State and Society at Teotihuacan, Mexico
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Annual Review of Anthropology
Between 100 BCE and 200 CE, the city of Teotihuacan grew rapidly, most of the Basin of Mexico population was relocated in the city, immense civic-religious structures were built, and symbolic and material evidence shows the early importance of war. Rulers were probably able and powerful. Subsequently the city did not grow, and government may have become more collective, with significant constraints on rulers' powers. A state religion centered on war and fertility deities presumably served elite interests, but civic consciousness may also have been encouraged. A female goddess was important but probably not as pervasive as has been suggested. Political control probably did not extend beyond central Mexico, except perhaps for some outposts, and the scale and significance of commerce are unclear. Teotihuacan's prestige, however, spread widely in Mesoamerica, manifested especially in symbols of sacred war, used for their own ends by local elites.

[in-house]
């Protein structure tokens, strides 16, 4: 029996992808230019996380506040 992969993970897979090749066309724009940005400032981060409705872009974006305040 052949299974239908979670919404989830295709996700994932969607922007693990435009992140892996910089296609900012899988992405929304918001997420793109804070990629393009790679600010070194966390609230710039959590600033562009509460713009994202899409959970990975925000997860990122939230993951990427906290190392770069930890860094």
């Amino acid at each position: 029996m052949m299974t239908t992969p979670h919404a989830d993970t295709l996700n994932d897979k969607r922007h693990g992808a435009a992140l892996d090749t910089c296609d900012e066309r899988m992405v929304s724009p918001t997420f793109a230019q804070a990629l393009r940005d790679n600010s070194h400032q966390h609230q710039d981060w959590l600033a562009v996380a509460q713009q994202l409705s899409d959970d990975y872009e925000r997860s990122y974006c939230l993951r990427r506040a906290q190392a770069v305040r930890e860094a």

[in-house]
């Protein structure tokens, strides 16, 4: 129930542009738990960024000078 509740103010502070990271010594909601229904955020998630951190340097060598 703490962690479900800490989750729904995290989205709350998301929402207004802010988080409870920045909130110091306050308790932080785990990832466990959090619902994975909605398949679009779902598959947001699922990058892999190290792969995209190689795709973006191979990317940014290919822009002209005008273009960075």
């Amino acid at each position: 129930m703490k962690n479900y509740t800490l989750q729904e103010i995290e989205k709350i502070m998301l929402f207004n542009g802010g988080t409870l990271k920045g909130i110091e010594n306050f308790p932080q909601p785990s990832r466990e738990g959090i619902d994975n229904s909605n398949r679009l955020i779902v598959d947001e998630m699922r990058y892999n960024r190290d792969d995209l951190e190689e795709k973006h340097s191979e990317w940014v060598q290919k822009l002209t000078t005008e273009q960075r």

Digital Object Identifier (DOI)
Cowgill, George W., "State and Society at Teotihuacan, Mexico" (1997). KIP Articles. 7306.